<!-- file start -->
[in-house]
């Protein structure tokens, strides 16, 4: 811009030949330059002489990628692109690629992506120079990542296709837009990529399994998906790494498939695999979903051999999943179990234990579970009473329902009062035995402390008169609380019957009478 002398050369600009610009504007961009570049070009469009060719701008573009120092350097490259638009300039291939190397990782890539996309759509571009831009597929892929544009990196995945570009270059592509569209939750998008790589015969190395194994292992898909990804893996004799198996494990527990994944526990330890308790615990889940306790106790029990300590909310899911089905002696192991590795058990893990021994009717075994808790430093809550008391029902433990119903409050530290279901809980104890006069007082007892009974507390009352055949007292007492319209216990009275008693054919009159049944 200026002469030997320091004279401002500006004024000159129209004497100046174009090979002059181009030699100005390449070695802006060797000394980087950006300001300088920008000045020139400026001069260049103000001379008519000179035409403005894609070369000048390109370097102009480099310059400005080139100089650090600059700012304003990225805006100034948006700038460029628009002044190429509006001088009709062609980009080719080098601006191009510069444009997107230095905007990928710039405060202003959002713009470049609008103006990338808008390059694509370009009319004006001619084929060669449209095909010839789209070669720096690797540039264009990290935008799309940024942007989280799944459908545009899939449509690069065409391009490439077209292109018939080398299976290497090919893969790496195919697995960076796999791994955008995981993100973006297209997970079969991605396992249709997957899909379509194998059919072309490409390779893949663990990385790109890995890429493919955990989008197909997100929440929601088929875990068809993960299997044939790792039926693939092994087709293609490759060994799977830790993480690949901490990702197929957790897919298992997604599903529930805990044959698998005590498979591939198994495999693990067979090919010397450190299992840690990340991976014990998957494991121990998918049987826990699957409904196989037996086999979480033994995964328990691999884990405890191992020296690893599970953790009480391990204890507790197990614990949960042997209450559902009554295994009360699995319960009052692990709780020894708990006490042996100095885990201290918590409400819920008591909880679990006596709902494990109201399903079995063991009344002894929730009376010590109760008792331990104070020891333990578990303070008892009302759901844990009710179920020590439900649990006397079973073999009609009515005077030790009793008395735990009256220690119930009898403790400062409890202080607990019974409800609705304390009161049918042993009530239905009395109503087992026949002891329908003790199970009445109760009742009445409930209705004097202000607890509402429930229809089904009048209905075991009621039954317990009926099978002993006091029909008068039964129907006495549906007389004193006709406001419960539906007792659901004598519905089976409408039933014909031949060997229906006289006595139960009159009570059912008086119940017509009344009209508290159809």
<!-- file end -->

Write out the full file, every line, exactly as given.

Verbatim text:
[in-house]
């Protein structure tokens, strides 16, 4: 811009030949330059002489990628692109690629992506120079990542296709837009990529399994998906790494498939695999979903051999999943179990234990579970009473329902009062035995402390008169609380019957009478 002398050369600009610009504007961009570049070009469009060719701008573009120092350097490259638009300039291939190397990782890539996309759509571009831009597929892929544009990196995945570009270059592509569209939750998008790589015969190395194994292992898909990804893996004799198996494990527990994944526990330890308790615990889940306790106790029990300590909310899911089905002696192991590795058990893990021994009717075994808790430093809550008391029902433990119903409050530290279901809980104890006069007082007892009974507390009352055949007292007492319209216990009275008693054919009159049944 200026002469030997320091004279401002500006004024000159129209004497100046174009090979002059181009030699100005390449070695802006060797000394980087950006300001300088920008000045020139400026001069260049103000001379008519000179035409403005894609070369000048390109370097102009480099310059400005080139100089650090600059700012304003990225805006100034948006700038460029628009002044190429509006001088009709062609980009080719080098601006191009510069444009997107230095905007990928710039405060202003959002713009470049609008103006990338808008390059694509370009009319004006001619084929060669449209095909010839789209070669720096690797540039264009990290935008799309940024942007989280799944459908545009899939449509690069065409391009490439077209292109018939080398299976290497090919893969790496195919697995960076796999791994955008995981993100973006297209997970079969991605396992249709997957899909379509194998059919072309490409390779893949663990990385790109890995890429493919955990989008197909997100929440929601088929875990068809993960299997044939790792039926693939092994087709293609490759060994799977830790993480690949901490990702197929957790897919298992997604599903529930805990044959698998005590498979591939198994495999693990067979090919010397450190299992840690990340991976014990998957494991121990998918049987826990699957409904196989037996086999979480033994995964328990691999884990405890191992020296690893599970953790009480391990204890507790197990614990949960042997209450559902009554295994009360699995319960009052692990709780020894708990006490042996100095885990201290918590409400819920008591909880679990006596709902494990109201399903079995063991009344002894929730009376010590109760008792331990104070020891333990578990303070008892009302759901844990009710179920020590439900649990006397079973073999009609009515005077030790009793008395735990009256220690119930009898403790400062409890202080607990019974409800609705304390009161049918042993009530239905009395109503087992026949002891329908003790199970009445109760009742009445409930209705004097202000607890509402429930229809089904009048209905075991009621039954317990009926099978002993006091029909008068039964129907006495549906007389004193006709406001419960539906007792659901004598519905089976409408039933014909031949060997229906006289006595139960009159009570059912008086119940017509009344009209508290159809």